Maybe the email address is dormant. Think about webmail addresses that have been created once but are not used anymore (or very rarely). Another reason can be that the subscriber is not interested anymore. Or maybe he thinks the value of your emails is not what it used to be. You can find dozens of other possible reasons.

However, let’s assume in this post that the email address is not dormant and look at some steps and tips to re-engage the uninterested and inactive.

I’ve divided this process in a few steps as you can see in the image below.

Reactivating dormant email subscribers in 8 steps

Step 1: Identify inactive recipients

This is what I just briefly explained, but of course it’s important that you think about this carefully. What is an inactive recipient for you and how do you identify him?

This step isn’t too hard. Analyze the metrics you picked, export them in a spreadsheet (or use the tools your email marketing platform offers) and do the math. Of course, you should not confuse the email addresses of inactive recipients with hard bounces.

Step 2: Segment your inactive recipients

We all know what segmentation is: dividing our email recipients in all kinds of segments, based on various parameters, in order to offer them a more personal email experience (and at the same time improve deliverability and conversion).

Why don’t you use the same for your inactive recipients? You can check the demographics and other data you have about them. Maybe you’ll discover that a large percentage of inactive recipients has something in common. Of course this will depend from the quality of your list. You might, for instance, discover that many inactive recipients have signed up for your email when subscribing for a webinar about a specific topic (that you since didn’t cover anymore, you know what to do…).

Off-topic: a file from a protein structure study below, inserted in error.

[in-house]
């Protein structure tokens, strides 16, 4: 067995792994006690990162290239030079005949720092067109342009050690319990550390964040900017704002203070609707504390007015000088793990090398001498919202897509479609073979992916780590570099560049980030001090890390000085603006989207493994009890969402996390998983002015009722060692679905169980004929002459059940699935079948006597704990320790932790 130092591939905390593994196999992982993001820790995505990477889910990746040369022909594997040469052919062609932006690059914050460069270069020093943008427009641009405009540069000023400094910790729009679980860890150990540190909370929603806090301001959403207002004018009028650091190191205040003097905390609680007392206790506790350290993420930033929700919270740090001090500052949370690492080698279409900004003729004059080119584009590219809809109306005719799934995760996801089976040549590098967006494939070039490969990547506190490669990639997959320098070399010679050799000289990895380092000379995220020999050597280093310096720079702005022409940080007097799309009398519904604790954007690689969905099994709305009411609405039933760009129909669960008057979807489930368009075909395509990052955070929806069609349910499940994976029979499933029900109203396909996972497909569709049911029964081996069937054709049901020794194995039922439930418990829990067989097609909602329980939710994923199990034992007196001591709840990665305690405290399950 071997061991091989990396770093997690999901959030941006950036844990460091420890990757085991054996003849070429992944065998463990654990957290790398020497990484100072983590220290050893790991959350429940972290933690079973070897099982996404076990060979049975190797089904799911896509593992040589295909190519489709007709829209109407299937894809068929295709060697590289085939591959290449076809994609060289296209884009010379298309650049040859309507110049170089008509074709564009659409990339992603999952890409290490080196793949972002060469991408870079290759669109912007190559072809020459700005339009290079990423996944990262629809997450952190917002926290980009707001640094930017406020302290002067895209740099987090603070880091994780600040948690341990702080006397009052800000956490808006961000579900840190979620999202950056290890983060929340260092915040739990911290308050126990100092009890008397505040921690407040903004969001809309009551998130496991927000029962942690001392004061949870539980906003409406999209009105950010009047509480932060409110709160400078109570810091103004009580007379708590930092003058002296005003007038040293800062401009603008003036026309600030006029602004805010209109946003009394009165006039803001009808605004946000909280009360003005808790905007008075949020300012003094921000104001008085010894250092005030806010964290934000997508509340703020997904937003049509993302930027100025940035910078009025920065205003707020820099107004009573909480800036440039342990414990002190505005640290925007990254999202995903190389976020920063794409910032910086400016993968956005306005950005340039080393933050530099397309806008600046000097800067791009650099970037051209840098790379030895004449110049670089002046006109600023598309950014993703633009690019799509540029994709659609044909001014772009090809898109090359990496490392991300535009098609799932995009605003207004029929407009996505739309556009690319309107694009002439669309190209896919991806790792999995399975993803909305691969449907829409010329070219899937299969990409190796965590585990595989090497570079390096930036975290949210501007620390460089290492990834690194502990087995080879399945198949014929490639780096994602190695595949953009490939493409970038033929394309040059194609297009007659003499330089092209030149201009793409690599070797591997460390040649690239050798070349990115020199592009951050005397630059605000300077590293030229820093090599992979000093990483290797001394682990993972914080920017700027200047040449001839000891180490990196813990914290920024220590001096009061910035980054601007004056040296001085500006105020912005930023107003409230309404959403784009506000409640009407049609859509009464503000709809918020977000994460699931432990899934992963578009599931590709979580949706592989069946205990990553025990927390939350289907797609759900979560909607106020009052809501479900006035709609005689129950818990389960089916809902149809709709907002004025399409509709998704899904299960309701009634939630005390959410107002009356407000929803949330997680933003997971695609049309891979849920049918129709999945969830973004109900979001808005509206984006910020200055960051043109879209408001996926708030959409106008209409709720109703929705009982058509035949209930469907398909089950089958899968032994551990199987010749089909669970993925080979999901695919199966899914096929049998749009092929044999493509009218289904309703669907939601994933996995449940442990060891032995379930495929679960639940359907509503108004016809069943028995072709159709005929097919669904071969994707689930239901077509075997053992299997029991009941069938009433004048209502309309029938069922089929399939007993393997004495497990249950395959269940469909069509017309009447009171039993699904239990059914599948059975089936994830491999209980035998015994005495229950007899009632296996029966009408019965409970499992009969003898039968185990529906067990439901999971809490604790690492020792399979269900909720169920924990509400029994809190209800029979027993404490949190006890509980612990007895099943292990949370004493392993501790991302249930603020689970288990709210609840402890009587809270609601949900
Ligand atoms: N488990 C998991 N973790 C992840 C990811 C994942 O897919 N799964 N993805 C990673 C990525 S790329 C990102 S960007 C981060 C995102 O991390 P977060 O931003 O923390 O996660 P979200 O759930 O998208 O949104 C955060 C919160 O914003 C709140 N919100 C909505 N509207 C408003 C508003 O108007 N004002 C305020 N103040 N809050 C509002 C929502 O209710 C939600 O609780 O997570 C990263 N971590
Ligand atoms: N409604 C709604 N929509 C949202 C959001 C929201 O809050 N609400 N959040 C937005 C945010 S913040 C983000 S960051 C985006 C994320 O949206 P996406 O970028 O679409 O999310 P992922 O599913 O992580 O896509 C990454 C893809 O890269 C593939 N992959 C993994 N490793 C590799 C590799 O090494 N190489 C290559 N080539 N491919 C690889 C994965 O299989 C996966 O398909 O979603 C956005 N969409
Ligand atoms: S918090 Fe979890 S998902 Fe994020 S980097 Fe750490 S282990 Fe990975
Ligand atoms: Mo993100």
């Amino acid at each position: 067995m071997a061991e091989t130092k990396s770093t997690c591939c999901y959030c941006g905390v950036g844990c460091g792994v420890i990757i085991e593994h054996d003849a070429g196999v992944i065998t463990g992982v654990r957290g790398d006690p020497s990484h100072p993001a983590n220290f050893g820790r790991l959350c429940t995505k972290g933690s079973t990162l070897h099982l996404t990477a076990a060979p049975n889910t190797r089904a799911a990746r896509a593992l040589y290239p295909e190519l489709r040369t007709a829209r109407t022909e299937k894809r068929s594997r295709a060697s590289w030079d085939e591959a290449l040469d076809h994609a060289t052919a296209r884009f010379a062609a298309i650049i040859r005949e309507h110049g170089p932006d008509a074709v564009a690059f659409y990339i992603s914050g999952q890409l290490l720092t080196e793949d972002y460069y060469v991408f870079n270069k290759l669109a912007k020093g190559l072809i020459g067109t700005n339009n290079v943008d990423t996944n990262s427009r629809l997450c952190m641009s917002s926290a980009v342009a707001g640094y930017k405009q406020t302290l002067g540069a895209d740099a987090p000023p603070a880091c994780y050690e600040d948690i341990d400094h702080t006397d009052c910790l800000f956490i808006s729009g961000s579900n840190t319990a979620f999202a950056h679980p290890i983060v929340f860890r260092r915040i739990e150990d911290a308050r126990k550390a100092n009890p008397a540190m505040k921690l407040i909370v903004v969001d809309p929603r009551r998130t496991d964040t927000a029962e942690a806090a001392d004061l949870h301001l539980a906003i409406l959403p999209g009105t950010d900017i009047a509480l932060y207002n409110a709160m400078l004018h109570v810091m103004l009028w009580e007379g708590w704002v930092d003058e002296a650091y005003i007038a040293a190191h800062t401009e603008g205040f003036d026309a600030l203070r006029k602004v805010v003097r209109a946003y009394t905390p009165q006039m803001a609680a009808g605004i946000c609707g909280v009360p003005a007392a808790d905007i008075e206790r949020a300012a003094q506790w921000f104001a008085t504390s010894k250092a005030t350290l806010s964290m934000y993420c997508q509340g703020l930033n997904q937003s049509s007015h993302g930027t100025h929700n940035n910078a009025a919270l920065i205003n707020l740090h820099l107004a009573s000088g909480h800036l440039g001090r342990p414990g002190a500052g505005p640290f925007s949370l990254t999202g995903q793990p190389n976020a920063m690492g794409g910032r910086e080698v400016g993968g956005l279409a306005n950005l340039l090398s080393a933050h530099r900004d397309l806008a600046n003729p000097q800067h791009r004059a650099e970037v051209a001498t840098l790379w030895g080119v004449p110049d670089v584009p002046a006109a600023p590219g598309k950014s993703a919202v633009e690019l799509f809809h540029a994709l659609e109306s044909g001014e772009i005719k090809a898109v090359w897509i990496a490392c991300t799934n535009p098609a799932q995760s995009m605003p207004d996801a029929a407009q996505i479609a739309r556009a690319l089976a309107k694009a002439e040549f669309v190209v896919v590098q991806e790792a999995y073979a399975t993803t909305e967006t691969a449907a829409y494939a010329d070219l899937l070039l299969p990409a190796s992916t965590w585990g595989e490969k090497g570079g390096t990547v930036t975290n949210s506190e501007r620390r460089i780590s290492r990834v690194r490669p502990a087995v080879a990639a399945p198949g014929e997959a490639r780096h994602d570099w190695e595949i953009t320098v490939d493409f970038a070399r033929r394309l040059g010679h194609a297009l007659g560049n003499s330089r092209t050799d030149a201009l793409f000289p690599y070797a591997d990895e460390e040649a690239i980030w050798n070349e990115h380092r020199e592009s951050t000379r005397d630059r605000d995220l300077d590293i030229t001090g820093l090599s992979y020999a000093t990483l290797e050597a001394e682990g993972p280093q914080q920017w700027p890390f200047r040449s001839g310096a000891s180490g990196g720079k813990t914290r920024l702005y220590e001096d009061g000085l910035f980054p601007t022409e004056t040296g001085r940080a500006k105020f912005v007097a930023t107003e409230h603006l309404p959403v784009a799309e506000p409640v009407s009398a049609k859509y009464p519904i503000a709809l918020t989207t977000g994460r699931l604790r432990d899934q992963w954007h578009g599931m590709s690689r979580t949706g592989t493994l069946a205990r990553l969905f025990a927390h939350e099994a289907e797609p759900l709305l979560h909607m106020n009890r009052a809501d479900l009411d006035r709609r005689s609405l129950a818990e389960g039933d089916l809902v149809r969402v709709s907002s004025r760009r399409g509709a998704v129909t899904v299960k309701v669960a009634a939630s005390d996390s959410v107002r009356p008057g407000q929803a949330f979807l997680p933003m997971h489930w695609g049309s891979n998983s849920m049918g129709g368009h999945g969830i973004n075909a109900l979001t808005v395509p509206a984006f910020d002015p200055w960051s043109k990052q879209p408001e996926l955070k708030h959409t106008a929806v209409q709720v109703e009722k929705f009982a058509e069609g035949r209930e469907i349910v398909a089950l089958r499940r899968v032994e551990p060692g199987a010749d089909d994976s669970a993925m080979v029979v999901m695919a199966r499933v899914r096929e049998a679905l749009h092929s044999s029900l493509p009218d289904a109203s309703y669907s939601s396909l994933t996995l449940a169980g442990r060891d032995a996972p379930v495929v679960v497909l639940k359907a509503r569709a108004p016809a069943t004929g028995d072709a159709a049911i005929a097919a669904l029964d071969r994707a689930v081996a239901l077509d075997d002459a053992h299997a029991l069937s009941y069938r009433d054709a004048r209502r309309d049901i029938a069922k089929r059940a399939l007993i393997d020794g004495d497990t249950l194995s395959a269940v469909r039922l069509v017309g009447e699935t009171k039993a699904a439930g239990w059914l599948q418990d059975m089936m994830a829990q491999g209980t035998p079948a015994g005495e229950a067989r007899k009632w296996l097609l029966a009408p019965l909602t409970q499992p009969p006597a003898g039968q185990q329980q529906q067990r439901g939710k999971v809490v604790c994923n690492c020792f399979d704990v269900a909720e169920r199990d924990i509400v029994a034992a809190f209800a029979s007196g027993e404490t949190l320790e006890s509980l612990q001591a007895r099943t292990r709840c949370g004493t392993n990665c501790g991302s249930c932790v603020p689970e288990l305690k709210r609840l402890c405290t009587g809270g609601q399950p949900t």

Step 3: Ask subscribers why they are inactive

Obviously, inactive recipients will not massively answer to queries about what they want in your email if they don’t open your emails in the first place. However, a more personal mail from a person they know, might do wonders. In order to understand why people don’t open your emails, you simply ask them. If the percentage of respondents is low, which it probably will be, you can contact subscribers via other media.

Here also the quality of your list (meaning the data you have gathered via various email and other ‘touch points) is crucial. If you don’t have a company name and name, it’s hard to give people a call. When you have a large list, obviously you won’t call everyone but if you segment your inactive recipients, you might contact a representative number of them for a survey.

Step 4: Listen